The Rostov summit

Russian and EU leaders will gather in Rostov-on-Don for their bi-annual summit on 31 May ? 1 June. The geographical symbolism is not good: Rostov is only a few kilometres from Abkhazia and South Ossetia. The political mood leading up to the summit seems a little better.

The EU and Russia are gathering for their bi-annual
summit in Rostov-on-Don on 31 May-1 June. The geographical symbolism is not
good. Rostov is close to Russia’s troubled North Caucasus, as well as to Sochi
where Russia will host the Winter Olympics in 2014, only a few kilometres from
Abkhazia and South Ossetia. On the other hand, the political mood-music before
the summit is much better. The last summit in Stockholm in November arrested
the deterioration in relations since the war in Georgia in 2008; now the main
theme for the summit is set to be a ‘partnership for modernisation’.

EU Member States are closer together on Russia than
they have been for a long time. Germany and France were always in favour of a
new partnership. The Polish-Russian rapprochement is gathering pace. The Baltic
States, led by Lithuania’s new President, are newly pragmatic, given their
pressing economic problems. Sweden has dropped its objections to Nordstream;
the UK continues to push the Litvinenko affair, but with little hope of progress.
Southern European states eye expanding business opportunities to aid their
troubled economies. That leaves nearly all the main Member States in favour of
a ‘reset’ of relations. 

Russia, on the other hand, was already hard-hit by the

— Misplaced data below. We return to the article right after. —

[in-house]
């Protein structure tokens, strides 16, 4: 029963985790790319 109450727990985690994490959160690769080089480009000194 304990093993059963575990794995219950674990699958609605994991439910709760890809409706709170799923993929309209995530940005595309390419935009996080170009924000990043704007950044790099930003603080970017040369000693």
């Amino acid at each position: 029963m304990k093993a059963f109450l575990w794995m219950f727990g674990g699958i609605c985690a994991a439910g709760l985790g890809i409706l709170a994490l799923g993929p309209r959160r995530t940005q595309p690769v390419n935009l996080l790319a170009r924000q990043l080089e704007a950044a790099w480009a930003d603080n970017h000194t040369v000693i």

global economic crisis, but also finds its basic energy export model challenged
by the rise of LNG and shale gas. The ‘reset’ with the US and more locally with
Ukraine have decreased Russia’s traditional fears of the West undermining its
‘near abroad’, leaving it freer to look further afield. Russia’s internal
debate on ‘modernisation’ is becoming more substantive. Prolonging the life of
the Putin Model is still the Kremlin’s priority, but, as the global economic
crisis puts the domestic social contract under increasing strain, a
rapprochement with the West is
increasingly seen as a potential bolster for the regime rather than a threat.

But the EU
should follow four key principles to get the new ‘partnership’ right. First,
the recently leaked letter by Foreign Minister Lavrov talks of Russia creating separate
‘alliances for modernisation’ with no less than fourteen EU Member States. In order
to avoid duplication, the relationship would be best handled at the Commission
level. Second, the new Partnership cannot simply replace existing agreements.
Russia hasn’t delivered on everything it has already promised, and the new
relationship should not simply allow it to cherry-pick whatever it wants from
the EU. Third, the Partnership must not be a lofty statement of general principles,
but offer concrete benefits for both sides. For the EU that should be an improved
investment climate, a stronger rule of law and Russian progress towards the
WTO. Fourth, in order to maintain internal EU unity, progress with Russia
should be balanced with progress with Eastern Europe. Too obvious a quid pro
quo will undermine basic conditionality principles, but, if for example Russia
is offered a road-map towards visa-free Ukraine should be offered the prospect
too. Neither state should get it for free. Russia should abolish
the obligatory registration process for foreigners, Ukraine should toughen up
its borders and make progress on biometric passports.

Russia, however, also thinks the EU is preoccupied by
the Euro crisis. The summit is a good opportunity to show that the EU’s powers
of attraction are still strong.

Read this piece in Spanish on the ECFR, FRIDE & Foreign Policy Español “Shadow Presidency blog”. 

The European Council on Foreign Relations does not take collective positions. ECFR publications only represent the views of their individual authors.


Senior Policy Fellow

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